ICU bed capacity is slim to none in most parts of the state. What that means on a practical level and why adding more beds isn’t really the solution. And as COVID-19 cases continue to surge across the state, the messages about the protection of getting vaccinated and wearing masks continue. But do we need to change what we’re saying or how we’re saying it? And how safe is it to go to a concert right now? Musicians and venues weigh the risks. Plus we’ll take a closer look the infrastructure bill in Washington and how much money could come to Texas. And we’ll examine national identity and sports as we talk with a Texan who competed at the Olympics under the Puerto Rican flag. Those stories and more today on the Texas Standard:
This week on The Breaks:
- Fresh is out, so host Confucius Jones explores the legacy of Nicki Minaj after the re-release of her 2009 mixtape “Beam Me Up Scotty.”
- This week’s installment of Random Hip-Hop facts centers around LL Cool J and Jay-Z after the announcement that both of them will be inducted into the Rock n Roll Hall of Fame.
- Confucius talks about Future’s recent jab at his ex Lori Harvey on 42 Dugg’s song “Maybach, and proclaims that Future complains about women more than Drake does.
- In his Confucius Says segment Confucius acknowledges that the odds are stacked against Black and Brown Austinites, but still encourages them to do the work to fix the problems they see around them, even when it’s hard.
Jonathan “Chaka” Mahone from the Austin hip-hop duo Riders Against the Storm talks about how his experience as a Black musician in the Austin music community led him to create the DAWA Fund and the Black Live Music Fund. He also explains why his music is the reason he is able to continue to serve the community he loves.
In this episode of The Breaks
- Hosts Confucius and Fresh talk about the recent dispute between Nelly and Ali from St. Lunatics.
- Both hosts talk about why they think Pooh Shiesty and Flo Milly will be two of the breakout stars of 2021.
- In this week’s installment of Random Hip-Hop Facts you’ll learn things you might not have known about Lil’ Wayne, Warren G, Outkast and more.
- Fresh states the Unpopular Opinion that Prince was intimidated by Michael Jackson.
- In his Confucius Says segment, Confucius encourages listeners not to lose touch with who they are, even in the midst the pandemic.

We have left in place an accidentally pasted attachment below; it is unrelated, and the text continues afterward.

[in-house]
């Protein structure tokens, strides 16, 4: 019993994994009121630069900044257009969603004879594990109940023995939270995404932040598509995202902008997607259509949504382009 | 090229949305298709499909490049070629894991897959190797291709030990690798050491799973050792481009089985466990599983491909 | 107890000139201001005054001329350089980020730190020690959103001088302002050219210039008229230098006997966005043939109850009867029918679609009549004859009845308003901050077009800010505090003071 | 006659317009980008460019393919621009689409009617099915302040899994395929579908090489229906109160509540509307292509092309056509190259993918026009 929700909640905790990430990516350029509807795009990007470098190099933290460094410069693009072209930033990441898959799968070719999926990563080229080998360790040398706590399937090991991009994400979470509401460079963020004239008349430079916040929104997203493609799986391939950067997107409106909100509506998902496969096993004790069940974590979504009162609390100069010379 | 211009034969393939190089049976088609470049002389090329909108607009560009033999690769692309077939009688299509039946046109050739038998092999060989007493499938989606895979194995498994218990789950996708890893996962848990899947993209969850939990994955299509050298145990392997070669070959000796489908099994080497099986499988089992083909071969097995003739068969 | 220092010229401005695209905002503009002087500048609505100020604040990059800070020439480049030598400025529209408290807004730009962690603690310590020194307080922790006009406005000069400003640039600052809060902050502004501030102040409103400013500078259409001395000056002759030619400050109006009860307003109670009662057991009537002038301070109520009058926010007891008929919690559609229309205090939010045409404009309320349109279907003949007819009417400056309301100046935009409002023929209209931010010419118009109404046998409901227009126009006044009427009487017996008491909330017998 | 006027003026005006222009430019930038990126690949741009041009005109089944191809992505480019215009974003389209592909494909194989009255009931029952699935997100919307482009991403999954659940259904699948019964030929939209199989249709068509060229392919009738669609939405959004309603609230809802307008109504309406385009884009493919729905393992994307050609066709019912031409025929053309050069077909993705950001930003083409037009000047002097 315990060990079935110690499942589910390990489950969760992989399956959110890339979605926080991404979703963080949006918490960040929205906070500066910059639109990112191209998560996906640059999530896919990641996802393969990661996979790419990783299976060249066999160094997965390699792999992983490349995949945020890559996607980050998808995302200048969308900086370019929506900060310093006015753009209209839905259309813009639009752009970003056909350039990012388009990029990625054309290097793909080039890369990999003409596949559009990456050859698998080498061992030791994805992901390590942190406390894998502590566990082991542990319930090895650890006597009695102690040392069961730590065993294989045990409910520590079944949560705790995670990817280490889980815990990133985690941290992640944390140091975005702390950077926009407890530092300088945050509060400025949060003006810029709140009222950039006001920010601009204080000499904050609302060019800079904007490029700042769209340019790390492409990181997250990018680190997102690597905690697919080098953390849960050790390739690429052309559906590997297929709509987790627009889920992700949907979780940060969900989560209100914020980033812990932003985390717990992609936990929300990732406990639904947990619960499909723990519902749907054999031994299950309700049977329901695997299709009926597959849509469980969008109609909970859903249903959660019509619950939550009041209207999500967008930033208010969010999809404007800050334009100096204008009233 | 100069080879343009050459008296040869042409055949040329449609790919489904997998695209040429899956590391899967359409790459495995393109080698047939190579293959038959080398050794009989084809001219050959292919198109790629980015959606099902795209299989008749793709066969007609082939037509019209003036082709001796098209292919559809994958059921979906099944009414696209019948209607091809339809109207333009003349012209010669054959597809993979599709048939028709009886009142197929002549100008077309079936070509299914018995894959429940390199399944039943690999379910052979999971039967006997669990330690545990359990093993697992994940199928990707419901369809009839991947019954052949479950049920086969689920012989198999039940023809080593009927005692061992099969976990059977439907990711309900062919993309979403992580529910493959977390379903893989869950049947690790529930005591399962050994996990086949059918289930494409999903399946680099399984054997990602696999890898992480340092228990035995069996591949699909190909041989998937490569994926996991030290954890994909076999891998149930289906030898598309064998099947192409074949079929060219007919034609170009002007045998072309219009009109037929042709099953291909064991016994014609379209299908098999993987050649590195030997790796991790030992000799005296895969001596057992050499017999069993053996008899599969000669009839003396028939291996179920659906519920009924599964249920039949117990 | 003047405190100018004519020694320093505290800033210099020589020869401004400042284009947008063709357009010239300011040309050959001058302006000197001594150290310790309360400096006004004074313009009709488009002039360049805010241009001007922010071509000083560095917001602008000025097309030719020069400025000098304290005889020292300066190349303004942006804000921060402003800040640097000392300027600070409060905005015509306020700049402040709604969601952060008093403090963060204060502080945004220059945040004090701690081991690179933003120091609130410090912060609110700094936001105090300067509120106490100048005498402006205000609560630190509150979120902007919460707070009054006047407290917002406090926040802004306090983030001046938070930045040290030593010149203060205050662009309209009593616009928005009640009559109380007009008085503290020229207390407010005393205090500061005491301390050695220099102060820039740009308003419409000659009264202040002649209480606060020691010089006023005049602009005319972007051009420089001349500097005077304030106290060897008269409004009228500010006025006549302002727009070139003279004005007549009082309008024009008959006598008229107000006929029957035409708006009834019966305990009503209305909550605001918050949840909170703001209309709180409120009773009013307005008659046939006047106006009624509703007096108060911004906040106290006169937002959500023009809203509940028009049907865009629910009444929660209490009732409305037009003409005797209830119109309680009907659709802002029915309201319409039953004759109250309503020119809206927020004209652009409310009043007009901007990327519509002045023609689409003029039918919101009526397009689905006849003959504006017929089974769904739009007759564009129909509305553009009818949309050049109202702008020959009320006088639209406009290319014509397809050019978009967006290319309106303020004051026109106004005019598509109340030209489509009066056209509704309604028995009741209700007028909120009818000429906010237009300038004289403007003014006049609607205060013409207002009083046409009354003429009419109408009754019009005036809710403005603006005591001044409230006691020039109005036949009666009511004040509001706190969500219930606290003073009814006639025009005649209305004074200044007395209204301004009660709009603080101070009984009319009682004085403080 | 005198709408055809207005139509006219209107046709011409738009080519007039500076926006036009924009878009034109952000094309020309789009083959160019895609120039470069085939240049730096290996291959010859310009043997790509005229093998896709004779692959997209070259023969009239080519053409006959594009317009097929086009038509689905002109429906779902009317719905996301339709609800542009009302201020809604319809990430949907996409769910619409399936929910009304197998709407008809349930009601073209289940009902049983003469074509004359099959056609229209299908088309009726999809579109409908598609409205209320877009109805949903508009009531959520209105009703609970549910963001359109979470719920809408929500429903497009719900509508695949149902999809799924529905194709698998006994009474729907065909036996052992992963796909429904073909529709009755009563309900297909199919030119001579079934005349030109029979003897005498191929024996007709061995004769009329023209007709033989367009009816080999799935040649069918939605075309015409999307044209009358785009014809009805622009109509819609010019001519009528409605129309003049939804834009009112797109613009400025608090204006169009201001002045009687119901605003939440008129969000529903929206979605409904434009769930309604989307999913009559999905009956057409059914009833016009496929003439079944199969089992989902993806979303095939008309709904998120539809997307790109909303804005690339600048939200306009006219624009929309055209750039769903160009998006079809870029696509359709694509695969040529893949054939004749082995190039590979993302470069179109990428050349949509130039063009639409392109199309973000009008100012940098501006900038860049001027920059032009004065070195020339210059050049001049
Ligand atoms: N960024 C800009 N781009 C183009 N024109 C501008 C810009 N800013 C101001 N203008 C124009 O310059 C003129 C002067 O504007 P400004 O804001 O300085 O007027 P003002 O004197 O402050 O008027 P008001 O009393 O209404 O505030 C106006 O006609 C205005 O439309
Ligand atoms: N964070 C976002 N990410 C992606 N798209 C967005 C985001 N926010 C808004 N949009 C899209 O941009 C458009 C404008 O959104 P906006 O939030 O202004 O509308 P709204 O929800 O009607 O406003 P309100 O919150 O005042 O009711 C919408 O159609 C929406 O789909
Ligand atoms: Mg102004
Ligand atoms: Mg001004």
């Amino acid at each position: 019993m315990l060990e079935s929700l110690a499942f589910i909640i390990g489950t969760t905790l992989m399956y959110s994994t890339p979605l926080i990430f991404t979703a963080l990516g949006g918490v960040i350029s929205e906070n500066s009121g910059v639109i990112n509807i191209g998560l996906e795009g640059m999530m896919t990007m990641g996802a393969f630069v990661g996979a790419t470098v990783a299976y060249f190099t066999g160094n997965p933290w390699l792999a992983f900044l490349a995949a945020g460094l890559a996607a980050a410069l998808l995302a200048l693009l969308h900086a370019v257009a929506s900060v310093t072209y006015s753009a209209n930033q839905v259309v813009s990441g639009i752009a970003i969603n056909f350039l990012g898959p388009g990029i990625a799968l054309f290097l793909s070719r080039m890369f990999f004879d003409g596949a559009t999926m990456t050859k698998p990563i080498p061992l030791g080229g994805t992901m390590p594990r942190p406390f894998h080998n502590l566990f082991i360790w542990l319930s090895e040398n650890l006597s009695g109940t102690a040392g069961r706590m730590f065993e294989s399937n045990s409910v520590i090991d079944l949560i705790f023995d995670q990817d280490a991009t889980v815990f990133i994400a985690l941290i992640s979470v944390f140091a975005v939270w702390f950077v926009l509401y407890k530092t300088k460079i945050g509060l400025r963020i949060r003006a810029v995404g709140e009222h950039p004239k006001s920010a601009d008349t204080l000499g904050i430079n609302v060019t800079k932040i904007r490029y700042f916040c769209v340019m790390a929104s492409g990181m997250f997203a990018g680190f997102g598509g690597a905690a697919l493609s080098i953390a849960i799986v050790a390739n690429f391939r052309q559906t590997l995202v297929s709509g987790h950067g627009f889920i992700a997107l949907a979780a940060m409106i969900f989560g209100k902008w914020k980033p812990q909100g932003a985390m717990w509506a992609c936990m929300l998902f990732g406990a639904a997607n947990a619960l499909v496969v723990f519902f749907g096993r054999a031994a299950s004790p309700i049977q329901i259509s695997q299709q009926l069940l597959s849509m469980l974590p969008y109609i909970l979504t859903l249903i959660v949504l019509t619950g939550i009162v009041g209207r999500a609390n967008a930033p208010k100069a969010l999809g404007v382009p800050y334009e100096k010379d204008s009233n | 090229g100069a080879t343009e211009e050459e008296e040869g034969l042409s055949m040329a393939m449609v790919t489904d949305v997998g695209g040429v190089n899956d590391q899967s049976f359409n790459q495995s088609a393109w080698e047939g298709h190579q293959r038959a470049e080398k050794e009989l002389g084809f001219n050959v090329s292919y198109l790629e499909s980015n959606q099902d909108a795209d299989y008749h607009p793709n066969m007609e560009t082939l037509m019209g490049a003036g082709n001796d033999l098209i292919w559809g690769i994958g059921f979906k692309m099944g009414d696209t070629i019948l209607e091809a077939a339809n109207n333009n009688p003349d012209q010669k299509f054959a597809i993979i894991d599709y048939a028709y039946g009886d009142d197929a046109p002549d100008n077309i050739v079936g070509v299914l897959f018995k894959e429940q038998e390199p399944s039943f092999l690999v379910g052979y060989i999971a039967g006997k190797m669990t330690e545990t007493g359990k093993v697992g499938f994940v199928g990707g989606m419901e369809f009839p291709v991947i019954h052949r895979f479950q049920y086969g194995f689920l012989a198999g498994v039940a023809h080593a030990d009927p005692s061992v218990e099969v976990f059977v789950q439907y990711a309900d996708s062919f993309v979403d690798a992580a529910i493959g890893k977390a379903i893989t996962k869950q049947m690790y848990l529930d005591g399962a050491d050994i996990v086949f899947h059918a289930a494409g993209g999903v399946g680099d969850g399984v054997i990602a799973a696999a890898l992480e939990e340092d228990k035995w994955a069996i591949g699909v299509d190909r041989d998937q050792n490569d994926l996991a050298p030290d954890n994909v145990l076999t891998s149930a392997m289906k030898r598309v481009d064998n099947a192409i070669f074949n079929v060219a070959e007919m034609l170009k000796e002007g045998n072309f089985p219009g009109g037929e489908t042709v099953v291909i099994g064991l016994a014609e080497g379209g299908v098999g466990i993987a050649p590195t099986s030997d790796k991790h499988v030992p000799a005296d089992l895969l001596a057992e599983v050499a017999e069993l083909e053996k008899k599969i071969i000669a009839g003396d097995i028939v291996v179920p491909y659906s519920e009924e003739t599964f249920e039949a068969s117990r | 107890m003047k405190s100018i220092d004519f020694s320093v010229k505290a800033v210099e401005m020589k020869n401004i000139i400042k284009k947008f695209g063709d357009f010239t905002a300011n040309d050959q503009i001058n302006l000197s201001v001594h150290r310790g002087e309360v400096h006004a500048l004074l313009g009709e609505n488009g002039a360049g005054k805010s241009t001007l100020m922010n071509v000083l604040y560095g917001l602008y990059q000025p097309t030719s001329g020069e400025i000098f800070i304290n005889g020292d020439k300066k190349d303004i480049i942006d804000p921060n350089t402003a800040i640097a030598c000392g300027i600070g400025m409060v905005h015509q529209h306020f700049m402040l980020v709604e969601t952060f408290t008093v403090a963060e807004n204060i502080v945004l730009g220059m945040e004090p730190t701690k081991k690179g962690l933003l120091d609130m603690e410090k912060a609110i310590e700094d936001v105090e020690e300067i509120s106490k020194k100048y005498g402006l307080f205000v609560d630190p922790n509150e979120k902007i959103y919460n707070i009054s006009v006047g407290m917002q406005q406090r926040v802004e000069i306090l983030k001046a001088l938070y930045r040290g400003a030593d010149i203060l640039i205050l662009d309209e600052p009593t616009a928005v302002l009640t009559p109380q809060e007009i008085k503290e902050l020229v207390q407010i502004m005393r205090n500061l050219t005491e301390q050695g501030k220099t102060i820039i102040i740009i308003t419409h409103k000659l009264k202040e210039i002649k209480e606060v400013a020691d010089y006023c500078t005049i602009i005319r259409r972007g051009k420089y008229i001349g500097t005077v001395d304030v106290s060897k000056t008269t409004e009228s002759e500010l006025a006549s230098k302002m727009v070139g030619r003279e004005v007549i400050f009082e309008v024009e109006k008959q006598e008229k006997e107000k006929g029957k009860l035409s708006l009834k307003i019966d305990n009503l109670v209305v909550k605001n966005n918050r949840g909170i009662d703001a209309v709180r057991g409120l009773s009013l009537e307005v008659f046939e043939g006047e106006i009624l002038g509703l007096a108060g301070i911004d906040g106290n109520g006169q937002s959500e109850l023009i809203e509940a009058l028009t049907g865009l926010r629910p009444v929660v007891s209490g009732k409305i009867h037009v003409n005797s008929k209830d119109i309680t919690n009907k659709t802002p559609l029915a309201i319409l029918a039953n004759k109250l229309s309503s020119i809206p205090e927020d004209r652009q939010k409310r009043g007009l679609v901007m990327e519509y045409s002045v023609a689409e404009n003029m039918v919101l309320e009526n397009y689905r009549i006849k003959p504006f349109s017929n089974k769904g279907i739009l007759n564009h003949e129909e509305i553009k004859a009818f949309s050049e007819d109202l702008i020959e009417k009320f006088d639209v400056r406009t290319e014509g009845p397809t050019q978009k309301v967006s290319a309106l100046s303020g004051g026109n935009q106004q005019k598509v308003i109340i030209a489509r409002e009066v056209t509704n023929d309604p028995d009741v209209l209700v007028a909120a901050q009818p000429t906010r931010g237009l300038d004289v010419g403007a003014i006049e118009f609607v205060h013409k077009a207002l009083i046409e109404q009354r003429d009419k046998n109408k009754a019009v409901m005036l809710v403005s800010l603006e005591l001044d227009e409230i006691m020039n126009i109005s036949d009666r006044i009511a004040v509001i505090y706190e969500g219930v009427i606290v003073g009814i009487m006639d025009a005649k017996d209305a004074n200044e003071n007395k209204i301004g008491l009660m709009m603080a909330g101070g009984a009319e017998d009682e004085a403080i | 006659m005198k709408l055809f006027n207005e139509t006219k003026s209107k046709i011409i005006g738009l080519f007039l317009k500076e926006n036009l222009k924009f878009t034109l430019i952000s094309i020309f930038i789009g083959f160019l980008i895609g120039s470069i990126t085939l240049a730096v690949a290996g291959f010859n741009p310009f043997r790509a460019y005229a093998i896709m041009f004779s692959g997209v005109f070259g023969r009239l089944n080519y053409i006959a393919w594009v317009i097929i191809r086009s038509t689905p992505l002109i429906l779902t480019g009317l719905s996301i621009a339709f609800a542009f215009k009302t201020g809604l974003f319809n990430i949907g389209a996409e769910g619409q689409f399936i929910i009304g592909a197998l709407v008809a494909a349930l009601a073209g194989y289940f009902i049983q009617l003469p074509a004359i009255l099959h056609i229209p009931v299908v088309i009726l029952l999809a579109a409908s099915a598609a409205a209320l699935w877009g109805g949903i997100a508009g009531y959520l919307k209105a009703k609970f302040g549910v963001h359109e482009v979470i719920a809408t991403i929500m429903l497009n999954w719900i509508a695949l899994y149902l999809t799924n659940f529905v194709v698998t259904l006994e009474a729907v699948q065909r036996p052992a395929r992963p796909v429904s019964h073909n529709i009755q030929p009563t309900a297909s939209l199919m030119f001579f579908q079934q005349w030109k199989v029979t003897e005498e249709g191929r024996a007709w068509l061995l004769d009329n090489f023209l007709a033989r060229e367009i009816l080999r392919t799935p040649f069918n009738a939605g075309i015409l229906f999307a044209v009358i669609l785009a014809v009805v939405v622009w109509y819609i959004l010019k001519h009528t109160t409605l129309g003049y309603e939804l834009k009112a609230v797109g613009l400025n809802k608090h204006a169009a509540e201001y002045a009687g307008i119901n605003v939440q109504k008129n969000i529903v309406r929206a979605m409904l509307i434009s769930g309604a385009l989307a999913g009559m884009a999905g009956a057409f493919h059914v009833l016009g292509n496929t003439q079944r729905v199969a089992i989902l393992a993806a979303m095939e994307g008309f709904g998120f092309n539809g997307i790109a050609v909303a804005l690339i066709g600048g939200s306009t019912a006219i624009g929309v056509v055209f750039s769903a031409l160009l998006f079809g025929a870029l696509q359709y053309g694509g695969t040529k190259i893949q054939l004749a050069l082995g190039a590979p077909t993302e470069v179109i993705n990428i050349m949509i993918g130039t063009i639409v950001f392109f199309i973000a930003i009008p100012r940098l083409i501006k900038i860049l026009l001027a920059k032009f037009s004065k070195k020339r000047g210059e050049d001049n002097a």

The Breaks are on every Saturday 10pm-1am on KUTX 98.9.
We may think we understand history from the classes we took in school. Yet, there is so much more to the events and the players than we memorized in class. In this episode of Two Guys on Your Head, Dr. Art Markman and Dr. Bob Duke talk about how biographies add a missing dimension to the psychology of history.
On this episode of The Breaks:
- Confucius and Fresh remember MF Doom after the announcement of his death.
- Both hosts talk about the feud between Snoop Dogg and Eminem.
- The hosts discuss Young Thug’s comment that Jay-Z doesn’t have 30 songs that everybody knows word for word.
- In this installment of Hip-Hop facts Confucius and Fresh tell you things you didn’t know about Bone Thugs-N-Harmony, 3LW, Beyonce and more.
- In light of Will.i.am’s comments about not feeling accepted by Black audiences, Confucius and Fresh explore the history of Black Eyed Peas and debate whether they are a Black group or not.
- Fresh puts forward the Unpopular Opinion that Black audiences don’t always respond to acts that are doing things they consider “weird.”
The Breaks are on every Saturday 10pm-1am on KUTX 98.9.
In the latest episode of Pause/Play Homer Hill tells the story of the Urban Music Fest and how it’s been hit hard by the pandemic. You’ll also learn the history of the festival, and hear the challenges Homer has faced in his thirty plus years as a Black Business owner in Austin, Texas.
For the first 50 days of quarantine during the coronavirus pandemic, Austin musician Jackie Venson live-streamed hours of musical performances from her home. She awoke at the end of the meditative marathon to a new normal for Austin musicians: no touring, no in-person shows, and no idea of what would come next. But in her calmed state of mind, Venson focused on her practice and her music, and used her platform to stand for Black musicians and Black lives. Last month, she received the honor of playing her first ACL Live performance – a culmination of her patience and perseverance in this uncertain year.